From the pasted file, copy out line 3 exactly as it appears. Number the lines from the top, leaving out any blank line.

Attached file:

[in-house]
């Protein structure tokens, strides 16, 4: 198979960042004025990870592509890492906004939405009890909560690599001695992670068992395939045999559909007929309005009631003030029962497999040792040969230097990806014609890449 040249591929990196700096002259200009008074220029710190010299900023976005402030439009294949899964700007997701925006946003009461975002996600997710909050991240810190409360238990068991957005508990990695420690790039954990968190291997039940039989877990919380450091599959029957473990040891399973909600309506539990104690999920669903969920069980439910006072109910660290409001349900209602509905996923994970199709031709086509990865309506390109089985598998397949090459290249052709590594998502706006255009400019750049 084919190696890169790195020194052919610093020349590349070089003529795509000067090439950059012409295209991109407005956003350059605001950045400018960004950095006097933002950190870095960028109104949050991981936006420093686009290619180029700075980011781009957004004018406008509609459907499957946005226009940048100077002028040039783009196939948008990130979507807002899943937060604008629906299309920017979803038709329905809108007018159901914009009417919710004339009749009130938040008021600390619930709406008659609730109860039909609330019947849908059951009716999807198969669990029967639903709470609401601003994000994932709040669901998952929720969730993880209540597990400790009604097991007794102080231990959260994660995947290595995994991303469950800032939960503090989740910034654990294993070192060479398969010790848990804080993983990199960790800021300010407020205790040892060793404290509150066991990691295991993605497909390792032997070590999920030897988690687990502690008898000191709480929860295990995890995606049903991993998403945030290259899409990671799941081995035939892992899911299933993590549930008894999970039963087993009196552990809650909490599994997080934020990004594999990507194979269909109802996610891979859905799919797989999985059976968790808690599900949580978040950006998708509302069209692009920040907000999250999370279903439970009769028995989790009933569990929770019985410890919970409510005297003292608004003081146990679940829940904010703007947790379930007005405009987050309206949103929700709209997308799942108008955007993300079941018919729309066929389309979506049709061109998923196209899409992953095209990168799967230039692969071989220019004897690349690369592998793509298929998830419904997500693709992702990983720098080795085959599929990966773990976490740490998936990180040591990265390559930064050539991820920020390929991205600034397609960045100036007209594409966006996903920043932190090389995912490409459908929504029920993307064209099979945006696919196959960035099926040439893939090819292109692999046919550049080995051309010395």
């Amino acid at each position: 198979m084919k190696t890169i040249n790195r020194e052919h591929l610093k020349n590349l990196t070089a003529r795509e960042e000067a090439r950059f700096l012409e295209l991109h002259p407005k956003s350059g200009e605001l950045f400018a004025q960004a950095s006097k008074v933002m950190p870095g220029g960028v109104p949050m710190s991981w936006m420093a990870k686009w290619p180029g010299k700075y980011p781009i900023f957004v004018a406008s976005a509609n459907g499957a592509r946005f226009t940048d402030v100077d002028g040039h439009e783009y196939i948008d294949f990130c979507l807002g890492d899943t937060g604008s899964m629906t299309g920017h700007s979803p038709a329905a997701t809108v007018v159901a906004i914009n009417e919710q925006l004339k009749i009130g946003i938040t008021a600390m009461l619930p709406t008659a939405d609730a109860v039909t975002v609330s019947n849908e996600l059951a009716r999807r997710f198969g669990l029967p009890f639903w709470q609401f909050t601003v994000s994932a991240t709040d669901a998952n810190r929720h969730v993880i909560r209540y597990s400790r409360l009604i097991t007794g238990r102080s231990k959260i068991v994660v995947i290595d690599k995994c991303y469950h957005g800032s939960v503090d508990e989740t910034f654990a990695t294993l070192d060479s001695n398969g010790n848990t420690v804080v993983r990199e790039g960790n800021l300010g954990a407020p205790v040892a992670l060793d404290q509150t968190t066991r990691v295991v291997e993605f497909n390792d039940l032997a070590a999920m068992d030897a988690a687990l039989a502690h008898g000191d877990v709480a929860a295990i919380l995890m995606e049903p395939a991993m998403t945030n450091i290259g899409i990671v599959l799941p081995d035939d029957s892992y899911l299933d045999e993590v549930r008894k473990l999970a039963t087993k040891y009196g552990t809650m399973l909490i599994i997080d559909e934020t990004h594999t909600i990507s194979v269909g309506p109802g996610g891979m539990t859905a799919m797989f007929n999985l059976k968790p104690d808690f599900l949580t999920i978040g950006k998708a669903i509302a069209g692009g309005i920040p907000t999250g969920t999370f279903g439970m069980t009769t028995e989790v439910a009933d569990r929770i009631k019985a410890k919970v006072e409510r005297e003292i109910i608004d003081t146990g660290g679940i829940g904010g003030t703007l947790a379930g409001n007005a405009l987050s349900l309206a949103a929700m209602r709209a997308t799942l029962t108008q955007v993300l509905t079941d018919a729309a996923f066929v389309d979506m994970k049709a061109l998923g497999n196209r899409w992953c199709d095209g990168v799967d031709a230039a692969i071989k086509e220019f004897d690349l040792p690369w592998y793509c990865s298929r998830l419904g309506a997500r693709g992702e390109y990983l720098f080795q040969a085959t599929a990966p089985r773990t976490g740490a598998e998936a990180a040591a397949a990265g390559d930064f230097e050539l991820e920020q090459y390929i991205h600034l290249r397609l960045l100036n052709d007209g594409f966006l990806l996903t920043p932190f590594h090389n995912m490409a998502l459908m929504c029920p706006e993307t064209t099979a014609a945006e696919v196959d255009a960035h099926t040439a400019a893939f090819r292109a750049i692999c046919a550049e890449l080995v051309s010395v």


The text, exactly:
């Amino acid at each position: 198979m084919k190696t890169i040249n790195r020194e052919h591929l610093k020349n590349l990196t070089a003529r795509e960042e000067a090439r950059f700096l012409e295209l991109h002259p407005k956003s350059g200009e605001l950045f400018a004025q960004a950095s006097k008074v933002m950190p870095g220029g960028v109104p949050m710190s991981w936006m420093a990870k686009w290619p180029g010299k700075y980011p781009i900023f957004v004018a406008s976005a509609n459907g499957a592509r946005f226009t940048d402030v100077d002028g040039h439009e783009y196939i948008d294949f990130c979507l807002g890492d899943t937060g604008s899964m629906t299309g920017h700007s979803p038709a329905a997701t809108v007018v159901a906004i914009n009417e919710q925006l004339k009749i009130g946003i938040t008021a600390m009461l619930p709406t008659a939405d609730a109860v039909t975002v609330s019947n849908e996600l059951a009716r999807r997710f198969g669990l029967p009890f639903w709470q609401f909050t601003v994000s994932a991240t709040d669901a998952n810190r929720h969730v993880i909560r209540y597990s400790r409360l009604i097991t007794g238990r102080s231990k959260i068991v994660v995947i290595d690599k995994c991303y469950h957005g800032s939960v503090d508990e989740t910034f654990a990695t294993l070192d060479s001695n398969g010790n848990t420690v804080v993983r990199e790039g960790n800021l300010g954990a407020p205790v040892a992670l060793d404290q509150t968190t066991r990691v295991v291997e993605f497909n390792d039940l032997a070590a999920m068992d030897a988690a687990l039989a502690h008898g000191d877990v709480a929860a295990i919380l995890m995606e049903p395939a991993m998403t945030n450091i290259g899409i990671v599959l799941p081995d035939d029957s892992y899911l299933d045999e993590v549930r008894k473990l999970a039963t087993k040891y009196g552990t809650m399973l909490i599994i997080d559909e934020t990004h594999t909600i990507s194979v269909g309506p109802g996610g891979m539990t859905a799919m797989f007929n999985l059976k968790p104690d808690f599900l949580t999920i978040g950006k998708a669903i509302a069209g692009g309005i920040p907000t999250g969920t999370f279903g439970m069980t009769t028995e989790v439910a009933d569990r929770i009631k019985a410890k919970v006072e409510r005297e003292i109910i608004d003081t146990g660290g679940i829940g904010g003030t703007l947790a379930g409001n007005a405009l987050s349900l309206a949103a929700m209602r709209a997308t799942l029962t108008q955007v993300l509905t079941d018919a729309a996923f066929v389309d979506m994970k049709a061109l998923g497999n196209r899409w992953c199709d095209g990168v799967d031709a230039a692969i071989k086509e220019f004897d690349l040792p690369w592998y793509c990865s298929r998830l419904g309506a997500r693709g992702e390109y990983l720098f080795q040969a085959t599929a990966p089985r773990t976490g740490a598998e998936a990180a040591a397949a990265g390559d930064f230097e050539l991820e920020q090459y390929i991205h600034l290249r397609l960045l100036n052709d007209g594409f966006l990806l996903t920043p932190f590594h090389n995912m490409a998502l459908m929504c029920p706006e993307t064209t099979a014609a945006e696919v196959d255009a960035h099926t040439a400019a893939f090819r292109a750049i692999c046919a550049e890449l080995v051309s010395v």